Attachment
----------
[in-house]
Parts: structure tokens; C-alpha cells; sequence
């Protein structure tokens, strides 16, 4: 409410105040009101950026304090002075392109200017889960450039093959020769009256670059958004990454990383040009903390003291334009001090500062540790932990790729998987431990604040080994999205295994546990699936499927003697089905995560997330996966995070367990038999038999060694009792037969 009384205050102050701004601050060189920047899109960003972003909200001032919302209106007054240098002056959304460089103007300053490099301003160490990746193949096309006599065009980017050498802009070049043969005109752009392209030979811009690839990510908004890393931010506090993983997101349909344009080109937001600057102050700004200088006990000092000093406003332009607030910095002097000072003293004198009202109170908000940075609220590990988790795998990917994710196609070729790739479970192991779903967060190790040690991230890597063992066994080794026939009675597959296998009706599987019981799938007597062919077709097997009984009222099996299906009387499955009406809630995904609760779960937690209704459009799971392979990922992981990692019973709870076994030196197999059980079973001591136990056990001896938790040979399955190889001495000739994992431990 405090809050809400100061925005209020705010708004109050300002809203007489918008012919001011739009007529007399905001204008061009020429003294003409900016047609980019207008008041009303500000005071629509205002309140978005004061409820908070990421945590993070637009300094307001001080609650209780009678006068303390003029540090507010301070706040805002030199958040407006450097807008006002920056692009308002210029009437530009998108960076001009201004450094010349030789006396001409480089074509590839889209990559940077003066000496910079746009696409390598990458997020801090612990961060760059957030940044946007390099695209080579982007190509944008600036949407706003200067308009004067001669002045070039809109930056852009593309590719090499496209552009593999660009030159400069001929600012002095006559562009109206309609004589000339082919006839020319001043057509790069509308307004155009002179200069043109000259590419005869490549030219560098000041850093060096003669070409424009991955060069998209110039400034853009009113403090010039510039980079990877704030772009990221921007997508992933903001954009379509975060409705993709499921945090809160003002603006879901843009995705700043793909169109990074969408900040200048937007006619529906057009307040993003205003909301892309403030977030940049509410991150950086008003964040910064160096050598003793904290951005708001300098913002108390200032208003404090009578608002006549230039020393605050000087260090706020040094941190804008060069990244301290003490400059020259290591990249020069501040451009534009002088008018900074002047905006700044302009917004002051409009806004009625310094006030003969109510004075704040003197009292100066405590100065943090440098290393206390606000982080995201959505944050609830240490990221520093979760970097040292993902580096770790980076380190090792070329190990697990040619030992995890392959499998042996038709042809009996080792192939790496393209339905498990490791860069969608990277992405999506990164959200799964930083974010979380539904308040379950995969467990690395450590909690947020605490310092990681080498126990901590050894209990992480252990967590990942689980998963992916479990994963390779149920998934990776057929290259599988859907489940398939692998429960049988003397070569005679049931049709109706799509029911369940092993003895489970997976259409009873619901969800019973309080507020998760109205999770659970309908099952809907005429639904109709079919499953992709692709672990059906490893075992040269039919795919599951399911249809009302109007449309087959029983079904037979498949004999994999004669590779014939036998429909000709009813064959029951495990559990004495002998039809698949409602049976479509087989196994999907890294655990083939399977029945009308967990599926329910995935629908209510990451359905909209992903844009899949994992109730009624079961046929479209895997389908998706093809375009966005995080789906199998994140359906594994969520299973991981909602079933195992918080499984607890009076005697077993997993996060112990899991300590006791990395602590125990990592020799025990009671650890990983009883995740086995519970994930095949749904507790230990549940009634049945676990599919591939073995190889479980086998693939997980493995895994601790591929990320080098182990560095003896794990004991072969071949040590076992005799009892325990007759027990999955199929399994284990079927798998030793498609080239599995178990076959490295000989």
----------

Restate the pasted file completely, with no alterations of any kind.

[in-house]
Parts: structure tokens; C-alpha cells; sequence
């Protein structure tokens, strides 16, 4: 409410105040009101950026304090002075392109200017889960450039093959020769009256670059958004990454990383040009903390003291334009001090500062540790932990790729998987431990604040080994999205295994546990699936499927003697089905995560997330996966995070367990038999038999060694009792037969 009384205050102050701004601050060189920047899109960003972003909200001032919302209106007054240098002056959304460089103007300053490099301003160490990746193949096309006599065009980017050498802009070049043969005109752009392209030979811009690839990510908004890393931010506090993983997101349909344009080109937001600057102050700004200088006990000092000093406003332009607030910095002097000072003293004198009202109170908000940075609220590990988790795998990917994710196609070729790739479970192991779903967060190790040690991230890597063992066994080794026939009675597959296998009706599987019981799938007597062919077709097997009984009222099996299906009387499955009406809630995904609760779960937690209704459009799971392979990922992981990692019973709870076994030196197999059980079973001591136990056990001896938790040979399955190889001495000739994992431990 405090809050809400100061925005209020705010708004109050300002809203007489918008012919001011739009007529007399905001204008061009020429003294003409900016047609980019207008008041009303500000005071629509205002309140978005004061409820908070990421945590993070637009300094307001001080609650209780009678006068303390003029540090507010301070706040805002030199958040407006450097807008006002920056692009308002210029009437530009998108960076001009201004450094010349030789006396001409480089074509590839889209990559940077003066000496910079746009696409390598990458997020801090612990961060760059957030940044946007390099695209080579982007190509944008600036949407706003200067308009004067001669002045070039809109930056852009593309590719090499496209552009593999660009030159400069001929600012002095006559562009109206309609004589000339082919006839020319001043057509790069509308307004155009002179200069043109000259590419005869490549030219560098000041850093060096003669070409424009991955060069998209110039400034853009009113403090010039510039980079990877704030772009990221921007997508992933903001954009379509975060409705993709499921945090809160003002603006879901843009995705700043793909169109990074969408900040200048937007006619529906057009307040993003205003909301892309403030977030940049509410991150950086008003964040910064160096050598003793904290951005708001300098913002108390200032208003404090009578608002006549230039020393605050000087260090706020040094941190804008060069990244301290003490400059020259290591990249020069501040451009534009002088008018900074002047905006700044302009917004002051409009806004009625310094006030003969109510004075704040003197009292100066405590100065943090440098290393206390606000982080995201959505944050609830240490990221520093979760970097040292993902580096770790980076380190090792070329190990697990040619030992995890392959499998042996038709042809009996080792192939790496393209339905498990490791860069969608990277992405999506990164959200799964930083974010979380539904308040379950995969467990690395450590909690947020605490310092990681080498126990901590050894209990992480252990967590990942689980998963992916479990994963390779149920998934990776057929290259599988859907489940398939692998429960049988003397070569005679049931049709109706799509029911369940092993003895489970997976259409009873619901969800019973309080507020998760109205999770659970309908099952809907005429639904109709079919499953992709692709672990059906490893075992040269039919795919599951399911249809009302109007449309087959029983079904037979498949004999994999004669590779014939036998429909000709009813064959029951495990559990004495002998039809698949409602049976479509087989196994999907890294655990083939399977029945009308967990599926329910995935629908209510990451359905909209992903844009899949994992109730009624079961046929479209895997389908998706093809375009966005995080789906199998994140359906594994969520299973991981909602079933195992918080499984607890009076005697077993997993996060112990899991300590006791990395602590125990990592020799025990009671650890990983009883995740086995519970994930095949749904507790230990549940009634049945676990599919591939073995190889479980086998693939997980493995895994601790591929990320080098182990560095003896794990004991072969071949040590076992005799009892325990007759027990999955199929399994284990079927798998030793498609080239599995178990076959490295000989």